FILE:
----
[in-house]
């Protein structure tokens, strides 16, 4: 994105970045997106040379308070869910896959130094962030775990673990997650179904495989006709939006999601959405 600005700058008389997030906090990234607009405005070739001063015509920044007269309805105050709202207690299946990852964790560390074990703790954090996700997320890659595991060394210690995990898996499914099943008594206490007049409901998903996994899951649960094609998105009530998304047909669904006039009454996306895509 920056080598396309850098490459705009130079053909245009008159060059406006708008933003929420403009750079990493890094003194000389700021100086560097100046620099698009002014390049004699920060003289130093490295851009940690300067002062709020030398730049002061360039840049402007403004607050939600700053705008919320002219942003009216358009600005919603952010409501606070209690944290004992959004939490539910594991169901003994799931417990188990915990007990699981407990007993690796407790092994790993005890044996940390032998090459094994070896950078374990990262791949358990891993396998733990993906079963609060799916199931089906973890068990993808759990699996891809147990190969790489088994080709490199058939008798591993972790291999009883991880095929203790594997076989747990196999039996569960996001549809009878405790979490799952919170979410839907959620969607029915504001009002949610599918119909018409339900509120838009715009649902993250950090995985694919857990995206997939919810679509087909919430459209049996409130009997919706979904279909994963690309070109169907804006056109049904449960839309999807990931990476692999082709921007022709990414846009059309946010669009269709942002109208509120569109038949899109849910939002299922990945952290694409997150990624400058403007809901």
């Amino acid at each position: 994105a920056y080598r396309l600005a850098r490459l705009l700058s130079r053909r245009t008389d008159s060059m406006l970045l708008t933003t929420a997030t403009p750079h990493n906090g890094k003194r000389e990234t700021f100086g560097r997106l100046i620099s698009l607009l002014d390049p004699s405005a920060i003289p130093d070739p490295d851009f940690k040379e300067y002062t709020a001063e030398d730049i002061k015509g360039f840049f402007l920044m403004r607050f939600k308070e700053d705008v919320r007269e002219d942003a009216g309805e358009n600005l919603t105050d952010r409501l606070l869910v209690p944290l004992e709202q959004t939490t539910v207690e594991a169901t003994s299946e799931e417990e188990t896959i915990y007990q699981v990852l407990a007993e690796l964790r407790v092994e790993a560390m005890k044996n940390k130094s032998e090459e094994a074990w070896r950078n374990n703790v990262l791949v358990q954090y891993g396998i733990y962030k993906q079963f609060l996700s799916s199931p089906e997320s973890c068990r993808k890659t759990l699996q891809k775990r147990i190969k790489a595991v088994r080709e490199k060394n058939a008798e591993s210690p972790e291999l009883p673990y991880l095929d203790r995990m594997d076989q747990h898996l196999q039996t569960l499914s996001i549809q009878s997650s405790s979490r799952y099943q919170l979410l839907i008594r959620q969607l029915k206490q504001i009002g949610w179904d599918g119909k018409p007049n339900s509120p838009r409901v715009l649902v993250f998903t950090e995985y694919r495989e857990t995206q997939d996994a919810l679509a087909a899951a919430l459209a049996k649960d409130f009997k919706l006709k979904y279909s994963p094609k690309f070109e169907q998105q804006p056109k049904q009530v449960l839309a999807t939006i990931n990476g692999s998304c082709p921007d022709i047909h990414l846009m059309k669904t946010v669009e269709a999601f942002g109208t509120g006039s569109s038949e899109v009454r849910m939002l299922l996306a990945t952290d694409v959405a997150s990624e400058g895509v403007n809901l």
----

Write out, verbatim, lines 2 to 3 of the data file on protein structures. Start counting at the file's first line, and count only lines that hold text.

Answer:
């Protein structure tokens, strides 16, 4: 994105970045997106040379308070869910896959130094962030775990673990997650179904495989006709939006999601959405 600005700058008389997030906090990234607009405005070739001063015509920044007269309805105050709202207690299946990852964790560390074990703790954090996700997320890659595991060394210690995990898996499914099943008594206490007049409901998903996994899951649960094609998105009530998304047909669904006039009454996306895509 920056080598396309850098490459705009130079053909245009008159060059406006708008933003929420403009750079990493890094003194000389700021100086560097100046620099698009002014390049004699920060003289130093490295851009940690300067002062709020030398730049002061360039840049402007403004607050939600700053705008919320002219942003009216358009600005919603952010409501606070209690944290004992959004939490539910594991169901003994799931417990188990915990007990699981407990007993690796407790092994790993005890044996940390032998090459094994070896950078374990990262791949358990891993396998733990993906079963609060799916199931089906973890068990993808759990699996891809147990190969790489088994080709490199058939008798591993972790291999009883991880095929203790594997076989747990196999039996569960996001549809009878405790979490799952919170979410839907959620969607029915504001009002949610599918119909018409339900509120838009715009649902993250950090995985694919857990995206997939919810679509087909919430459209049996409130009997919706979904279909994963690309070109169907804006056109049904449960839309999807990931990476692999082709921007022709990414846009059309946010669009269709942002109208509120569109038949899109849910939002299922990945952290694409997150990624400058403007809901």
């Amino acid at each position: 994105a920056y080598r396309l600005a850098r490459l705009l700058s130079r053909r245009t008389d008159s060059m406006l970045l708008t933003t929420a997030t403009p750079h990493n906090g890094k003194r000389e990234t700021f100086g560097r997106l100046i620099s698009l607009l002014d390049p004699s405005a920060i003289p130093d070739p490295d851009f940690k040379e300067y002062t709020a001063e030398d730049i002061k015509g360039f840049f402007l920044m403004r607050f939600k308070e700053d705008v919320r007269e002219d942003a009216g309805e358009n600005l919603t105050d952010r409501l606070l869910v209690p944290l004992e709202q959004t939490t539910v207690e594991a169901t003994s299946e799931e417990e188990t896959i915990y007990q699981v990852l407990a007993e690796l964790r407790v092994e790993a560390m005890k044996n940390k130094s032998e090459e094994a074990w070896r950078n374990n703790v990262l791949v358990q954090y891993g396998i733990y962030k993906q079963f609060l996700s799916s199931p089906e997320s973890c068990r993808k890659t759990l699996q891809k775990r147990i190969k790489a595991v088994r080709e490199k060394n058939a008798e591993s210690p972790e291999l009883p673990y991880l095929d203790r995990m594997d076989q747990h898996l196999q039996t569960l499914s996001i549809q009878s997650s405790s979490r799952y099943q919170l979410l839907i008594r959620q969607l029915k206490q504001i009002g949610w179904d599918g119909k018409p007049n339900s509120p838009r409901v715009l649902v993250f998903t950090e995985y694919r495989e857990t995206q997939d996994a919810l679509a087909a899951a919430l459209a049996k649960d409130f009997k919706l006709k979904y279909s994963p094609k690309f070109e169907q998105q804006p056109k049904q009530v449960l839309a999807t939006i990931n990476g692999s998304c082709p921007d022709i047909h990414l846009m059309k669904t946010v669009e269709a999601f942002g109208t509120g006039s569109s038949e899109v009454r849910m939002l299922l996306a990945t952290d694409v959405a997150s990624e400058g895509v403007n809901l």